There is a debate about who should be expected to pay for Parent PLUS loans. Those looking at things from a moral standpoint might reach a different conclusion than those looking at it from a legal point of view.
What isn’t up for debate is the fact that paying off Parent PLUS loans can be difficult, and at times, complicated. Regardless of who is paying the bill, children who benefited from a Parent PLUS loan should help their parents navigate repayment.
Parent PLUS Repayment Basics
Paying off Parent PLUS loans can be more complicated than other student loans. Repayment of Parent PLUS loans is also difficult because these loans carry the highest interest rates of all federal student loans.
The typical repayment plans for a Parent PLUS loan are the standard repayment plan, the graduated repayment plan, and the extended repayment plan. The downside to these repayment options is that monthly payments can be very high for borrowers with larger amounts of debt.
Borrowers can repay Parent PLUS loans on an income-driven repayment plan by enrolling in the Income-Contingent Repayment (ICR) Plan. However, this enrollment first requires that borrowers go through federal direct consolidation. The process isn’t difficult, but borrowers should be careful to follow the proper procedure.
The Role of the Student/Child in Repayment
From a legal standpoint, the child has no responsibility for repayment. The Parent PLUS loan is in the name of the parent, it is on the parent’s credit report, and it is the parent who is obligated to pay off the debt.
One area where children can be especially helpful in navigating the government red tape. Student loan servicers are a great source of frustration for many millennials, but for older parents who are less tech-savvy, things can be overwhelming.
Children can help explain the different repayment plans and assist with getting signed up. Parent PLUS loan borrowers who are approaching social security age should make sure that they avoid and social security garnishments. Most borrowers on social security should be able to get $0 monthly payments, provided that they take the necessary steps.
Put simply, student loan repayment can be a minefield. Having two people working is much better than just one.
Don’t Forget About Forgiveness
Borrowers with large amounts of Parent PLUS debt and limited income may fear that they will never be able to pay off the loans.
The good news is that Parent PLUS loans have two paths to student loan forgiveness.
The quickest route to forgiveness is the Public Service Loan Forgiveness (PSLF) Program. Parents who work for the government or a 501(c)(3) non-profit can have their loans forgiven after 10 years worth of “qualifying payments”. Qualifying for PSLF can be especially complicated for Parent PLUS loan borrowers, so it is critical to research the process of getting Parent PLUS loans discharged via Public Service Loan Forgiveness.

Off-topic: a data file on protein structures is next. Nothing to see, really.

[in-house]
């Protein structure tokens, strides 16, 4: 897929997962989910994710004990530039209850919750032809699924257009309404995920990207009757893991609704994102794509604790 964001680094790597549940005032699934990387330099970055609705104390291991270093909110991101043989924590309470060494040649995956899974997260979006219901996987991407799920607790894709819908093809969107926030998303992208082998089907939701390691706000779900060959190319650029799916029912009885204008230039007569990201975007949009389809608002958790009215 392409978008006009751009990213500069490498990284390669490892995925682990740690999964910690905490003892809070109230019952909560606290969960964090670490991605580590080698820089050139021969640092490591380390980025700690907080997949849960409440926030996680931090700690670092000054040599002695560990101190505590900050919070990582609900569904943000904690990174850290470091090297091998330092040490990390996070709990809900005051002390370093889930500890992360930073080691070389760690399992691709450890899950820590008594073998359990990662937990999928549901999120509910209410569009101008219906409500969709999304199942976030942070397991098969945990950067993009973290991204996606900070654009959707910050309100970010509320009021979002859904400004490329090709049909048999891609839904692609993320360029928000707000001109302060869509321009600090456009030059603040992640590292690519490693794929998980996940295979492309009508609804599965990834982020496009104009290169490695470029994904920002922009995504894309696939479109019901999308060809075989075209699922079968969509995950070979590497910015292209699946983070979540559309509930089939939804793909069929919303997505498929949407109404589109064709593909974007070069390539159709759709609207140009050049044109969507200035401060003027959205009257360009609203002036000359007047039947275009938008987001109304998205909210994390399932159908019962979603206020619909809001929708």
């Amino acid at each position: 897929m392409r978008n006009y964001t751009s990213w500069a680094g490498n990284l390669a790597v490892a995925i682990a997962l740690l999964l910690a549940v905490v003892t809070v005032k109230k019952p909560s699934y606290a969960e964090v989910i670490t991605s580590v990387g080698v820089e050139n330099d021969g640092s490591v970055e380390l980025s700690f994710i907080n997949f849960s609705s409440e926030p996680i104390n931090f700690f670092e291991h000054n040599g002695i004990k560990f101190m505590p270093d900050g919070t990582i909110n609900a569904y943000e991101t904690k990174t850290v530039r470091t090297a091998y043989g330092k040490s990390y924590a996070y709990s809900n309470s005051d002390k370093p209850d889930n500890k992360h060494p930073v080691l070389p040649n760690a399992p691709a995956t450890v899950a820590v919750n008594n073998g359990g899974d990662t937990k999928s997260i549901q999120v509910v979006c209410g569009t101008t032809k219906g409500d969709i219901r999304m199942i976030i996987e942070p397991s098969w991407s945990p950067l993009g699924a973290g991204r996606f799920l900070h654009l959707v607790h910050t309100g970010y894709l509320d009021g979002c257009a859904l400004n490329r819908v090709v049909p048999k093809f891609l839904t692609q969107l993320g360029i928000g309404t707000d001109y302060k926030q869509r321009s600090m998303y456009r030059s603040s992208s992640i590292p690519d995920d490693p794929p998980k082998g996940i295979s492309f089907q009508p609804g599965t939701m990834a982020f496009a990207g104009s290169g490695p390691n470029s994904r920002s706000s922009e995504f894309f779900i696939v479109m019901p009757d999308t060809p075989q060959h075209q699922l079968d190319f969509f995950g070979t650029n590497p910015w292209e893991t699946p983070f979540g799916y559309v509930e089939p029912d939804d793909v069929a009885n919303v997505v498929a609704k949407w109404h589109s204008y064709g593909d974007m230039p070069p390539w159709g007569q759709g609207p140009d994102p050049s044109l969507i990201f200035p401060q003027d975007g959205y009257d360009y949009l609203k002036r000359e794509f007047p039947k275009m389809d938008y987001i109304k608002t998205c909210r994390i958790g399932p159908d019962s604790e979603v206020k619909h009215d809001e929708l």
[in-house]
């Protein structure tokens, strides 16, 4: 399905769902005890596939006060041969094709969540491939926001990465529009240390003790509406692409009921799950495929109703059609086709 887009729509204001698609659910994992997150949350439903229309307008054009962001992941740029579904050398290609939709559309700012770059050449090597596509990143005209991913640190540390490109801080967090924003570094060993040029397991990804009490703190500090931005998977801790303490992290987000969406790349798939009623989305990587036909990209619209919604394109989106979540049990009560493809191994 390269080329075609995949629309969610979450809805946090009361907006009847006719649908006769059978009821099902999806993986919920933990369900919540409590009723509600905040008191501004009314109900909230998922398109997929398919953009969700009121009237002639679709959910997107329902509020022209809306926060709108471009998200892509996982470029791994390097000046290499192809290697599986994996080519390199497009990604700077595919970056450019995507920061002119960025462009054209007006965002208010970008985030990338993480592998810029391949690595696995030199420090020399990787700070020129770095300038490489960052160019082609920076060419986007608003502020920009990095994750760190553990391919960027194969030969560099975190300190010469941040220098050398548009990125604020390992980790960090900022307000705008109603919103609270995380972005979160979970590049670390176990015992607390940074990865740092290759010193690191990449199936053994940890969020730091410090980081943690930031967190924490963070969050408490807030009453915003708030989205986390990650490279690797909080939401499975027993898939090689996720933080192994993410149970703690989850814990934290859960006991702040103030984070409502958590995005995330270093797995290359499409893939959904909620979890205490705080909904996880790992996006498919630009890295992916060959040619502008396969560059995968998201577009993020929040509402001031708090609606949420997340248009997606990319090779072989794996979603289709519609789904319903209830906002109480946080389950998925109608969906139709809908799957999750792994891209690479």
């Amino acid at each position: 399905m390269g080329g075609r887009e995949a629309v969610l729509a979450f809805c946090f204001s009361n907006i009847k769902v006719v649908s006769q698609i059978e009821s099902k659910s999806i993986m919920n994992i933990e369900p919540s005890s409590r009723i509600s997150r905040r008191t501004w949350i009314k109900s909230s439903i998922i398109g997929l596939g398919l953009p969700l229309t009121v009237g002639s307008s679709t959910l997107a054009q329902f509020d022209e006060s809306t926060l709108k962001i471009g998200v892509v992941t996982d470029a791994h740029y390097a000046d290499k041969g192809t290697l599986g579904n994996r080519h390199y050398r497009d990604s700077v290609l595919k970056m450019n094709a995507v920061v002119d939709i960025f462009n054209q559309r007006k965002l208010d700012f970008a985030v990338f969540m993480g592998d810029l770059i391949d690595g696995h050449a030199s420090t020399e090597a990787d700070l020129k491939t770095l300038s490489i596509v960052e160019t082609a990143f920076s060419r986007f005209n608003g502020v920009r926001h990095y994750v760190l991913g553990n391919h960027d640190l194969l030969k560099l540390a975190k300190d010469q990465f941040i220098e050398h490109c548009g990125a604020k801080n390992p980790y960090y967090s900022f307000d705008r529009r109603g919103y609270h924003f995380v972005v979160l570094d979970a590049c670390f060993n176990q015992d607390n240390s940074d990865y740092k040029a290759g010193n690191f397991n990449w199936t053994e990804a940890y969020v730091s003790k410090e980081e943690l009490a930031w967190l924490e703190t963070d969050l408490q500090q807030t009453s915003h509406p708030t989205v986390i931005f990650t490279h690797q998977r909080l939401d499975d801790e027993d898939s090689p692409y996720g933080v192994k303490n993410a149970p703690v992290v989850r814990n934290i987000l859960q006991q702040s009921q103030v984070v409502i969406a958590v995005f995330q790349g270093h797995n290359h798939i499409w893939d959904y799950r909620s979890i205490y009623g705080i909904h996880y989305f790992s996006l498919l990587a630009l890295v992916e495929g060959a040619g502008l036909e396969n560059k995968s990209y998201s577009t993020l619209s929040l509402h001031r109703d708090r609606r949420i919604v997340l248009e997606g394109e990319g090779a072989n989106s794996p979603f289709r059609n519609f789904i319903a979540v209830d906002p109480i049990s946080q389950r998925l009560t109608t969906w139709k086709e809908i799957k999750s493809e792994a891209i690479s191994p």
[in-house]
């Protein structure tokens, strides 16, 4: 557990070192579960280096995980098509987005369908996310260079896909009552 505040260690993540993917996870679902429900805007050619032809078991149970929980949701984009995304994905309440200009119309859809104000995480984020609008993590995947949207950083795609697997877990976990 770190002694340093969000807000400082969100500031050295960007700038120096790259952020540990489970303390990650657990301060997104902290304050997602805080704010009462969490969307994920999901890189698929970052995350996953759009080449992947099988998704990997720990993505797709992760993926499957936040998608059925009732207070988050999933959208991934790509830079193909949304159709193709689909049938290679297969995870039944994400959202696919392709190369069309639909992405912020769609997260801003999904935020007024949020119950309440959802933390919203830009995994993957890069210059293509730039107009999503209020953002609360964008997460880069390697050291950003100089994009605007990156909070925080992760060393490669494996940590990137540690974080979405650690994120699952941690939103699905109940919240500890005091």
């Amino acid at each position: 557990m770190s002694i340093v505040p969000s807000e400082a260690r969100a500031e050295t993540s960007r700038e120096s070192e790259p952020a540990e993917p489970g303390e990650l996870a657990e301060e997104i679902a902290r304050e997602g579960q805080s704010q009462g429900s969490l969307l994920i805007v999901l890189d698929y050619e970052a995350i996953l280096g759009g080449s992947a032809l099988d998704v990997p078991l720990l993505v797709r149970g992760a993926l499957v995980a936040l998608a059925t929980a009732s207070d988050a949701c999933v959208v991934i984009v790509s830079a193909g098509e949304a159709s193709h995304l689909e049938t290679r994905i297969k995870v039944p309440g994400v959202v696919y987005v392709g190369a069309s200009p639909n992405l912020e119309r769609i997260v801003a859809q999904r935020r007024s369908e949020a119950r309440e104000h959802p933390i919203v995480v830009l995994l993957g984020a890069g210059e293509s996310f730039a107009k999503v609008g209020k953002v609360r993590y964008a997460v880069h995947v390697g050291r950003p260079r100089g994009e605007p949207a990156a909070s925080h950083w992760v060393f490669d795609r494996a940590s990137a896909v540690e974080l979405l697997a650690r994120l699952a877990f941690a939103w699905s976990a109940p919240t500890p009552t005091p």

Another option for Parent PLUS loan forgiveness is to qualify by making 25 years worth of payments on the ICR plan. This option takes an extended amount of time, but it means that all Parent PLUS loan borrowers have a path to loan forgiveness.
Finally, in the event of the death of the Parent PLUS loan borrower or the student for whom the loan was borrowed, the loan will be discharged.
Borrowers who are confident the will be able to pay the Parent PLUS loan off in full may elect to refinance the loan with a private lender. Not all refinance companies are willing to refinance Parent PLUS loans, but we have confirmed that SoFi is one lender that does provide this service.
The major downside to refinancing is that monthly payments based upon income are no longer an option. Additionally, most private lenders do not offer any loan forgiveness program. Thus, this option should only be considered by those confident in their ability to pay off the loan in full and looking for a reduced interest rate.
Who Should Make the Parent PLUS Loan Payments?
Now that we have covered the mechanics of Parent PLUS loan repayment, it is worth covering an issue that is far less black and white.
Even though the parent bears the legal responsibility to pay off the debt, it is the child who benefitted from the loan.
It is the opinion of this student loan expert that one of the most important considerations is the conversations and expectations that were discussed at the time the loan was borrowed. Some Parent PLUS loans are borrowed and both the parent and the child have the understanding that the parent will be repaying the loan. In other families, the parent borrows the loan but does so with the expectation that the student will help repay the debt once they finish school.
When there is confusion, the most important thing is to have an open dialogue. I’ve received numerous emails from readers who are feuding with a family member over repayment of student debt. Feelings can be hurt when dealing with financial matters, so it is critical to have any conversation with an open mind.
Researching repayment options ahead of time can also make a big difference. Handling student loans is far less scary if you understand your options. Don’t let student debt ruin an important relationship with a loved one.
Keep Children Involved in Repayment
If eliminating Parent PLUS loans is a family objective, deadlines are less likely to be missed, and mistakes are less likely to be made.
Parent PLUS loans can be the source of a major family rift, or they can be a challenge conquered as a team.